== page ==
In a recent article, I described what COBRA insurance is and my experiences obtaining it. One of the biggest complaints I had about COBRA was the sign-up process. Signing up for COBRA insurance had to be initiated by my employer, and it was a paper process to boot. This meant there was a lag between when I signed up and when I received proof of insurance.
Unfortunately, after wading through the sign-up process, the rest of my experience with COBRA didn't get any easier. A paper bill was mailed to me each month and I was supposed to send in my check. I couldn't find cancellation instructions anywhere on the documentation I received, and it wasn't possible to initiate the cancellation process online either.
Billing mismatch was just the beginning
As I stated in my previous article, I needed COBRA only for the period between April 15 and May 1, when my insurance at my new employer was set to kick in.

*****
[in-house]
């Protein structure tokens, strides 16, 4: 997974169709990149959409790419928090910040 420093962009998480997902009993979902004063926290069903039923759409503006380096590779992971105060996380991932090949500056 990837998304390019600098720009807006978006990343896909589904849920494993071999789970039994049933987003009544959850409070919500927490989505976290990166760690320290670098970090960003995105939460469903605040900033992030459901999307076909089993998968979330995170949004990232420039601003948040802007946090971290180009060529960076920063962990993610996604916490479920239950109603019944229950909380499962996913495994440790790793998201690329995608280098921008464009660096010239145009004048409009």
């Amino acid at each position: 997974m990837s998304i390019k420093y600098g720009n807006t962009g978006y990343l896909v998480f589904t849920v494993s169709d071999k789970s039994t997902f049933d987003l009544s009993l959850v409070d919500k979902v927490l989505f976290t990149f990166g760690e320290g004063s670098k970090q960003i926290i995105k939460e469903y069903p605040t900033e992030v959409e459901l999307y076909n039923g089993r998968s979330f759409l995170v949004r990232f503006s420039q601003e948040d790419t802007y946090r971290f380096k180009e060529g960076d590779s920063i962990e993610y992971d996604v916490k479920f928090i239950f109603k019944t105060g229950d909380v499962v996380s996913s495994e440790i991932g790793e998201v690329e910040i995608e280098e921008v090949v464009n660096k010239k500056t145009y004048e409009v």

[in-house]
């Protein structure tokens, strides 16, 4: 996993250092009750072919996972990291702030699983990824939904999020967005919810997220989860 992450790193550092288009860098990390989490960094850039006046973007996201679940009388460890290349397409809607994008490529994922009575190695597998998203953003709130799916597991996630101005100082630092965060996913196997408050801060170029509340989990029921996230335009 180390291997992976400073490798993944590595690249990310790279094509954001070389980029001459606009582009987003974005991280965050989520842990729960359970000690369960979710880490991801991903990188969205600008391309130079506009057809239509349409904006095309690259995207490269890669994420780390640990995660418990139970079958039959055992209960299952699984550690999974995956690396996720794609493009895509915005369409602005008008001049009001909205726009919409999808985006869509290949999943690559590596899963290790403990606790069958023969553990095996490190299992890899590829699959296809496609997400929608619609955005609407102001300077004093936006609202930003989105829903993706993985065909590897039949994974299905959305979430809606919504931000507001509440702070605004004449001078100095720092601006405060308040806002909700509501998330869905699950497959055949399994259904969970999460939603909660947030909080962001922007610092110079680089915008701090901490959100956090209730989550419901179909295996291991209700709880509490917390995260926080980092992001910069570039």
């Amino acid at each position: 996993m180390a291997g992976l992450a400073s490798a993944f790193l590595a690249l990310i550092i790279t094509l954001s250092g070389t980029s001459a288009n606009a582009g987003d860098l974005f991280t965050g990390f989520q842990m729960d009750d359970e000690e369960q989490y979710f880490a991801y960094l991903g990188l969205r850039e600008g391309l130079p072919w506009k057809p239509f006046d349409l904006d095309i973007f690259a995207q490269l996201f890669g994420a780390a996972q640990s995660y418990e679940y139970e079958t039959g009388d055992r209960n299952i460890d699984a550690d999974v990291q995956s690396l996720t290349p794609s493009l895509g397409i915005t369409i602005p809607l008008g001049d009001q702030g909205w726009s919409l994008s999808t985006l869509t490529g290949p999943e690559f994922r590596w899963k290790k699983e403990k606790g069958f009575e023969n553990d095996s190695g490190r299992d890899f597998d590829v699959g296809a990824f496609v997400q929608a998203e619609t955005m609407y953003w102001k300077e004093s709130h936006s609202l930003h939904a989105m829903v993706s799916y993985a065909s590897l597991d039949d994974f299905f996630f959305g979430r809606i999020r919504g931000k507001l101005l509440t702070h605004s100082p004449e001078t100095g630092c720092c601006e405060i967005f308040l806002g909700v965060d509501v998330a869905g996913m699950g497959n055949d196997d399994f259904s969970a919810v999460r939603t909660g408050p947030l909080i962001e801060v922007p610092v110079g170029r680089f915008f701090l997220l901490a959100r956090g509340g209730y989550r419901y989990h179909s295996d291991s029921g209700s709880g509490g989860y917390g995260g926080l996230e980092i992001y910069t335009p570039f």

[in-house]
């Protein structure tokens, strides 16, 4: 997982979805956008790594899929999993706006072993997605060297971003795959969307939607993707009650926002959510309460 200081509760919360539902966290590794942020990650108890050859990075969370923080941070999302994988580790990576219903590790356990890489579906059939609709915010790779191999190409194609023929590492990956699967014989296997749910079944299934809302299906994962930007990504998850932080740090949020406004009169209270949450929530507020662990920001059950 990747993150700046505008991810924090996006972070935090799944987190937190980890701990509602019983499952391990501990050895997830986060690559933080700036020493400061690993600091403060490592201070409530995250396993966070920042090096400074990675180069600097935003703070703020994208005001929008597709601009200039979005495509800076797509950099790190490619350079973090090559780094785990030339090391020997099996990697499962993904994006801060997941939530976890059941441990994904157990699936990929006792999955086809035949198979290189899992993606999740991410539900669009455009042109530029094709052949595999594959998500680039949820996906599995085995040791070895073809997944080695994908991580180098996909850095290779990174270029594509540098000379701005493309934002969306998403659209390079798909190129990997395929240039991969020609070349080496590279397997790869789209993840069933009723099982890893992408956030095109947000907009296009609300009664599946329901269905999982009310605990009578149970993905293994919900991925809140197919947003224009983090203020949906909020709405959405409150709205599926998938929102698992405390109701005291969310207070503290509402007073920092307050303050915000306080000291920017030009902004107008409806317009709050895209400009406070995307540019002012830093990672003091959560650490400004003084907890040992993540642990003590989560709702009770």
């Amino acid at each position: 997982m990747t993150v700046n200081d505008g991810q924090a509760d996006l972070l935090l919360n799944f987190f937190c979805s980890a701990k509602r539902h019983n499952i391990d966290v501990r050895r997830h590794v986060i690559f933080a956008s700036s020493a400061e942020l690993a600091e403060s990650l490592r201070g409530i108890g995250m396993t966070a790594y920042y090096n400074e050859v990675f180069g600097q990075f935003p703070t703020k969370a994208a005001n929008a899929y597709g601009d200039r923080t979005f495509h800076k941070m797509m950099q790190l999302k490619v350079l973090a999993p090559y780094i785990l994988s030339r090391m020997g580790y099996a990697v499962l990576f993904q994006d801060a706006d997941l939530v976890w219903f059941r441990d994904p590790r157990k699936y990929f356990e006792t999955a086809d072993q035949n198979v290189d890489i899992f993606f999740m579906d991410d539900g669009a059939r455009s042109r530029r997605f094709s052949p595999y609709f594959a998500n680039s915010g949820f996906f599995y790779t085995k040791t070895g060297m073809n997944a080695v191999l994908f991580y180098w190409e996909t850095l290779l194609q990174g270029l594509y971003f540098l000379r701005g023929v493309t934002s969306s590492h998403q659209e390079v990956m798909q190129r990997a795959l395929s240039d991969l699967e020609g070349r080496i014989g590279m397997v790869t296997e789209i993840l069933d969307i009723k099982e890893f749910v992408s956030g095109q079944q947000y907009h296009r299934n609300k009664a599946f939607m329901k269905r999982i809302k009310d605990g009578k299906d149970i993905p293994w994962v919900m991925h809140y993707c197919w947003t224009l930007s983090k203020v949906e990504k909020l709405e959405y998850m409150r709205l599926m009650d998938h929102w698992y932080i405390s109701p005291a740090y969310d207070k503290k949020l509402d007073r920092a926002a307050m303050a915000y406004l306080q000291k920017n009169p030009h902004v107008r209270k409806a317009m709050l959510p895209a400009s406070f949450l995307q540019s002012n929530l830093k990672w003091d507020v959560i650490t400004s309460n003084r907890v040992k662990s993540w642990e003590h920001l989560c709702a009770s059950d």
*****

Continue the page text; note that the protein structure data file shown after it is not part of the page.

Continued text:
However, my state's Department of Administration (DOA) bills by the month, so they took the first check I sent them and applied it to the second half of April; then they applied the rest to the first half of May. The first bill I received was for the remainder of May.
I know that somehow the DOA knew that I had insurance through my new job because they sent me a letter to that effect. However, the letter indicated that the State wouldn't cancel my insurance; I was responsible for that.
I called the number on my DOA invoice and, after a long hold, spoke to someone who gave me instructions for canceling.
I had to draft a letter and mail it to the address on my COBRA bill, along with some enclosures. Here's a copy of what I sent in case it is useful to other people.
My COBRA cancellation letter
To Whom It May Concern,
I am writing in regard to COBRA benefits for account #xxx. Since I had health coverage through my new employer as of May 1, 2015, I would like to request the following: